Passengers load into the old, wooden seats of the historic Santa Teresa Tram, three to a row. The two-car tram rumbles over the tracks, jerking occasionally as the cars travel up the hill and the downtown skyline shrinks below.
The tiny neighborhood of Santa Teresa waits at the top of the hill, with 18th century colonial style architecture and graffiti-painted walls. Its winding roads lure in visitors with what some consider to be the best feijoada in all of Brazil.
Bar do Mineiro opened in 1989 and has been bringing tourists and locals to the heart of Santa Teresa for decades with its everlasting family atmosphere.
“This place is different than any other place in Rio,” said Pedro Paixão, an employee whose uncle bought the place originally. “It wouldn’t be as successful if it was in Botafogo [a nearby neighborhood], for example, because here there are different things. [Santa Teresa] really matches what the bar is and what it represents.”
The former butcher-shop-turned-bar wasn’t always called Bar do Mineiro.
It was originally named Café e Bar Rosa Mauá. The owner was from Minas Gerais, whose natives are called Mineiros. All the locals caught on to the nickname, and it was officially renamed Bar do Maneiro in 1994.
Paixão has worked at Bar do Mineiro for 24 years now with many of his cousins. The bar’s success has meant everything to his family and him.
“I think of this place as my house,” he said. “I’ve spent more time in here than my house. I like and love to stay here.”
Bar first, then restaurant — that’s how Paixão describes Bar do Mineiro. But its homestyle approach to cooking keeps a steady line stretching out the entrance on most days.
Feijoada is the bar’s most popular menu item, a stew made of pork and beans served over rice. The dish was invented during the era of slavery, when the slaves would bake beans and add meat scraps from their master’s meal, according to Rodrigo Elias’ Feijoada: A short history of an edible institution.
It started popping up in Brazilian restaurants in the mid-1800s, and gained popularity throughout the rest of the 19th century.
Feijoada is a dish that’s always developing. Bar do Mineiro tinkered with its recipe until it made a change in 2001, and it has been a hit ever since.
“This feeling of family — people really get attached to eating this dish that is so popular,” Paixão said. “We prepare it differently than other places. It makes the dish taste differently.”
She said the bar’s secret is using all pieces of the pork — and lots of garlic.
“I prepare [the food], so to see everyone liking and enjoying it, I think it is so amazing,” Lucia said, moved by emotion.
Visit Bar do Mineiro today, and you’ll find the walls covered with art, honoring the bar’s heritage.
Puppets sitting on a shelf behind the bar, old advertisements, yellowed newspaper clippings, portraits of famous Brazilians, a series of paintings telling the story about a man marrying a mermaid. A real Picasso painting hangs on the back wall near the kitchen.
“I like the fact that this place has been here forever. It has a lot of character,” said Andover, Maryland-resident David Hout, who discovered Bar do Mineiro online.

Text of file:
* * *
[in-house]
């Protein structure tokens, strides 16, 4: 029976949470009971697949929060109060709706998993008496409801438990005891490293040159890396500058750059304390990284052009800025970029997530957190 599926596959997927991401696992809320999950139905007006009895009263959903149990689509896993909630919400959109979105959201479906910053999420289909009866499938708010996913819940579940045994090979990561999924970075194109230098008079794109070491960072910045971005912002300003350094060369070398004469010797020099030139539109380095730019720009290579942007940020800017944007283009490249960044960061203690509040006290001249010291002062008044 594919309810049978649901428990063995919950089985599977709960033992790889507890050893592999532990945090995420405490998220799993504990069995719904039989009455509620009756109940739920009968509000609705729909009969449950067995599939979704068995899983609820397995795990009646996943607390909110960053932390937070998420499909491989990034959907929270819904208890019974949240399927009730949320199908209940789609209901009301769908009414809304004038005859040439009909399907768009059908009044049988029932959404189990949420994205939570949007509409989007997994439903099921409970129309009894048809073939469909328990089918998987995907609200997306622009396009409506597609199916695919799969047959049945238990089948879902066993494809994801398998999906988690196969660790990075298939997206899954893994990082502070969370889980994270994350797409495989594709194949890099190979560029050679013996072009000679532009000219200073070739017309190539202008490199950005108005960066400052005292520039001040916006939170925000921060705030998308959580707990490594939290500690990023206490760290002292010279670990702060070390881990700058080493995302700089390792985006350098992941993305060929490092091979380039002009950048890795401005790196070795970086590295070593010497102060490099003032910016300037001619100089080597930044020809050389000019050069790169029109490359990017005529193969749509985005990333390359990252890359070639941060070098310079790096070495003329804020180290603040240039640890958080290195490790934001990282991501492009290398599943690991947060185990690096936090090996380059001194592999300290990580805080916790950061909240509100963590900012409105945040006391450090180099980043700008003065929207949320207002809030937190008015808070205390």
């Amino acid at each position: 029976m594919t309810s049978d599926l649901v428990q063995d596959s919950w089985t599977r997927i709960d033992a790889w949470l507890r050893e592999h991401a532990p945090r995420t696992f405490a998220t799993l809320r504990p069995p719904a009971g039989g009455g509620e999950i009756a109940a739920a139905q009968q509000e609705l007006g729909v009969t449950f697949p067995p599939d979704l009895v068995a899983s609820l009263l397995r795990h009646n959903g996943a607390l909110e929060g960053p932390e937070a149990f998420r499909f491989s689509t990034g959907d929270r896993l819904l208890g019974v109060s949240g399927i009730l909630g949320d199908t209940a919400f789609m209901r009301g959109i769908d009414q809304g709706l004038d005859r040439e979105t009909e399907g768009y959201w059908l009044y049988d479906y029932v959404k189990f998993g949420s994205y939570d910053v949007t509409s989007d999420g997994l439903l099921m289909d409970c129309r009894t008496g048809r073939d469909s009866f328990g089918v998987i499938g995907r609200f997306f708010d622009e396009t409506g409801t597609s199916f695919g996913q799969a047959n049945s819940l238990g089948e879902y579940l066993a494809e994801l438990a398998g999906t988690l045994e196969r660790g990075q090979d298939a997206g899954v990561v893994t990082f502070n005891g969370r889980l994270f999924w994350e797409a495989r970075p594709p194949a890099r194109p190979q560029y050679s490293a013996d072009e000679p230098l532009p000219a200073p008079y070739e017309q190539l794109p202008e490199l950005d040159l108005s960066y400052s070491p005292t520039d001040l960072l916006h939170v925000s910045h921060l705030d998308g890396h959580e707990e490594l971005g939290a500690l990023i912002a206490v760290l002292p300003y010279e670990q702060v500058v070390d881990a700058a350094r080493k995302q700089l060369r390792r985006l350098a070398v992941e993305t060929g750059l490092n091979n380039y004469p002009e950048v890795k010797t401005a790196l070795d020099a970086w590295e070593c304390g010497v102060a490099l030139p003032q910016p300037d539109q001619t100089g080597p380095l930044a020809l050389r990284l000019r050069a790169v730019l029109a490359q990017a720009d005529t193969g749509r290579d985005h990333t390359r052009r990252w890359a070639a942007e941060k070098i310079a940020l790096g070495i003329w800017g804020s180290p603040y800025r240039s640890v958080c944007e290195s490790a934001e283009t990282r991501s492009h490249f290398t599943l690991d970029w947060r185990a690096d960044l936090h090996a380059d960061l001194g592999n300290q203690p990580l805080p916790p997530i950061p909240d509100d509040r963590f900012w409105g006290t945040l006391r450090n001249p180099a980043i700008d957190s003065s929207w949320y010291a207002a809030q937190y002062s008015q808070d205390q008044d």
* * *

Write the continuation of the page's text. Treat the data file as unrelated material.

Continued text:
Large groups of family and friends pack the tables from the entrance off the street to the back wall of the bar, leaving minimal walking room for employees to get through.
Meals, like the feijoada, are available for orders of two or three as opposed to the traditional single order. Food emerges from the kitchen in a big bowl, leaving the group to pass around their favorite Brazilian cuisine.
“I think food represents every culture in the best ways,” said Derek Hardin, who lives in Dubai and is visiting Rio for his honeymoon. “Because you take local ingredients, and you kind of formulate them into your own style. You have the people and the place coming together.
“It’s stylistically with the approach to the food. It’s family style. So everyone has to say, ‘Can you pass the plate? What’s this? What’s that?’ It brings everyone together.”
Angela Esteves was born in the Santa Teresa area and started coming to Bar do Mineiro with her family when she was young. She said on Thursday she likes the feijoada there but has had better. Still, Esteves appreciates Bar do Mineiro for what it is.
“It’s still important,” she said. “It’s so traditional because it’s old and homemade. Everything here means something.”
The family aspect of the bar is a big part of what makes it so successful. Paixão said people get attached to eating there because they learn about it from the generations before them.
The bar is very important to Paixão, but he doesn’t know if he’ll work there for the rest of his life.
Of one thing he can be certain: the core values of Bar do Mineiro will never change.
“Before it was like this too,” Paixão said. “This is the place forever.”
Jake Fox is a Ball State University student and writer for BSU at the Games, a group of 50 journalism students traveling from Muncie, Indiana, to Rio for the Olympic Games. Follow them atbsuatthegames.com, @bsuatthegames on Twitter and Instagram, and BSU at the Games on Facebook.
I'm Jake. A reporter and writer at heart, but I'm always willing to learn new things. Lover of sports and social media who's always striving for improvement. Everybody has a story. Tell me yours, and I'll put it into words.